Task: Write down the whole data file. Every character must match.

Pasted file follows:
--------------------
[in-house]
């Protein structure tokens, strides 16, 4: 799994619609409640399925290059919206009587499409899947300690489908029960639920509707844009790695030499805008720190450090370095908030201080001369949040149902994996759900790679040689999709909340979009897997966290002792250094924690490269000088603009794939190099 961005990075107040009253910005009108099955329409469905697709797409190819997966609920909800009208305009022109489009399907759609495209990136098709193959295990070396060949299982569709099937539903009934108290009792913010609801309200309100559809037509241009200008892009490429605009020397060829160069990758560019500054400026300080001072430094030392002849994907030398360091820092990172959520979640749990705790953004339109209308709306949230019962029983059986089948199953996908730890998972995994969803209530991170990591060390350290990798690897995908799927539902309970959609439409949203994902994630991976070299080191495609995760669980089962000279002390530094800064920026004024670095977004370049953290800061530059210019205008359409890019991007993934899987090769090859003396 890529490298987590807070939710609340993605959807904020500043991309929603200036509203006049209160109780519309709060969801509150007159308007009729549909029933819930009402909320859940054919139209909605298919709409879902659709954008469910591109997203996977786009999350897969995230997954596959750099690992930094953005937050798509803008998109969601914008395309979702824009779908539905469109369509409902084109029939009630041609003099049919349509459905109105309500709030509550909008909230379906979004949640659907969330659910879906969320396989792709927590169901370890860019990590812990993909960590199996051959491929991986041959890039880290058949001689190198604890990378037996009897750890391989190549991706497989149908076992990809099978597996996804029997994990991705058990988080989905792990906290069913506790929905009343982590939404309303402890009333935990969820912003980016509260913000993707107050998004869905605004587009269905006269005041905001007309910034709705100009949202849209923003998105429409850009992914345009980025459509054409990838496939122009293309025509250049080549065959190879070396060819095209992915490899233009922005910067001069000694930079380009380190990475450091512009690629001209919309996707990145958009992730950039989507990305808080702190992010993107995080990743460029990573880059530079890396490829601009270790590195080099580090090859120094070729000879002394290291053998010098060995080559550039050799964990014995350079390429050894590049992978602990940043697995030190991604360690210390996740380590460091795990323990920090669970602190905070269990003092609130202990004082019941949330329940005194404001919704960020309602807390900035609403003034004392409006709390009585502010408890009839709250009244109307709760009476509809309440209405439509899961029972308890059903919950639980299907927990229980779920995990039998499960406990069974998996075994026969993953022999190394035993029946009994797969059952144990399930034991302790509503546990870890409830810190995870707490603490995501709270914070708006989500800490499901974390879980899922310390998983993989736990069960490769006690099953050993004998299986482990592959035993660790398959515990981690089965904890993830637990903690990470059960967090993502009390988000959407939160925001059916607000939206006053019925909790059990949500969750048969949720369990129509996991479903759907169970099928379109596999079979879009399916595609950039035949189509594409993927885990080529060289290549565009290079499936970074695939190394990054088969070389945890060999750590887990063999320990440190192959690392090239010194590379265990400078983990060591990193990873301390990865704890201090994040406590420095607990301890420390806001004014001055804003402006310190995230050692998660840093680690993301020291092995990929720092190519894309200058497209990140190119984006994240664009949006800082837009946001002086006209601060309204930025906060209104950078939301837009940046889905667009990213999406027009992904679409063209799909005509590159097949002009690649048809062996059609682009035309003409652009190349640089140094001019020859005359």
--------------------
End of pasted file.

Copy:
[in-house]
């Protein structure tokens, strides 16, 4: 799994619609409640399925290059919206009587499409899947300690489908029960639920509707844009790695030499805008720190450090370095908030201080001369949040149902994996759900790679040689999709909340979009897997966290002792250094924690490269000088603009794939190099 961005990075107040009253910005009108099955329409469905697709797409190819997966609920909800009208305009022109489009399907759609495209990136098709193959295990070396060949299982569709099937539903009934108290009792913010609801309200309100559809037509241009200008892009490429605009020397060829160069990758560019500054400026300080001072430094030392002849994907030398360091820092990172959520979640749990705790953004339109209308709306949230019962029983059986089948199953996908730890998972995994969803209530991170990591060390350290990798690897995908799927539902309970959609439409949203994902994630991976070299080191495609995760669980089962000279002390530094800064920026004024670095977004370049953290800061530059210019205008359409890019991007993934899987090769090859003396 890529490298987590807070939710609340993605959807904020500043991309929603200036509203006049209160109780519309709060969801509150007159308007009729549909029933819930009402909320859940054919139209909605298919709409879902659709954008469910591109997203996977786009999350897969995230997954596959750099690992930094953005937050798509803008998109969601914008395309979702824009779908539905469109369509409902084109029939009630041609003099049919349509459905109105309500709030509550909008909230379906979004949640659907969330659910879906969320396989792709927590169901370890860019990590812990993909960590199996051959491929991986041959890039880290058949001689190198604890990378037996009897750890391989190549991706497989149908076992990809099978597996996804029997994990991705058990988080989905792990906290069913506790929905009343982590939404309303402890009333935990969820912003980016509260913000993707107050998004869905605004587009269905006269005041905001007309910034709705100009949202849209923003998105429409850009992914345009980025459509054409990838496939122009293309025509250049080549065959190879070396060819095209992915490899233009922005910067001069000694930079380009380190990475450091512009690629001209919309996707990145958009992730950039989507990305808080702190992010993107995080990743460029990573880059530079890396490829601009270790590195080099580090090859120094070729000879002394290291053998010098060995080559550039050799964990014995350079390429050894590049992978602990940043697995030190991604360690210390996740380590460091795990323990920090669970602190905070269990003092609130202990004082019941949330329940005194404001919704960020309602807390900035609403003034004392409006709390009585502010408890009839709250009244109307709760009476509809309440209405439509899961029972308890059903919950639980299907927990229980779920995990039998499960406990069974998996075994026969993953022999190394035993029946009994797969059952144990399930034991302790509503546990870890409830810190995870707490603490995501709270914070708006989500800490499901974390879980899922310390998983993989736990069960490769006690099953050993004998299986482990592959035993660790398959515990981690089965904890993830637990903690990470059960967090993502009390988000959407939160925001059916607000939206006053019925909790059990949500969750048969949720369990129509996991479903759907169970099928379109596999079979879009399916595609950039035949189509594409993927885990080529060289290549565009290079499936970074695939190394990054088969070389945890060999750590887990063999320990440190192959690392090239010194590379265990400078983990060591990193990873301390990865704890201090994040406590420095607990301890420390806001004014001055804003402006310190995230050692998660840093680690993301020291092995990929720092190519894309200058497209990140190119984006994240664009949006800082837009946001002086006209601060309204930025906060209104950078939301837009940046889905667009990213999406027009992904679409063209799909005509590159097949002009690649048809062996059609682009035309003409652009190349640089140094001019020859005359």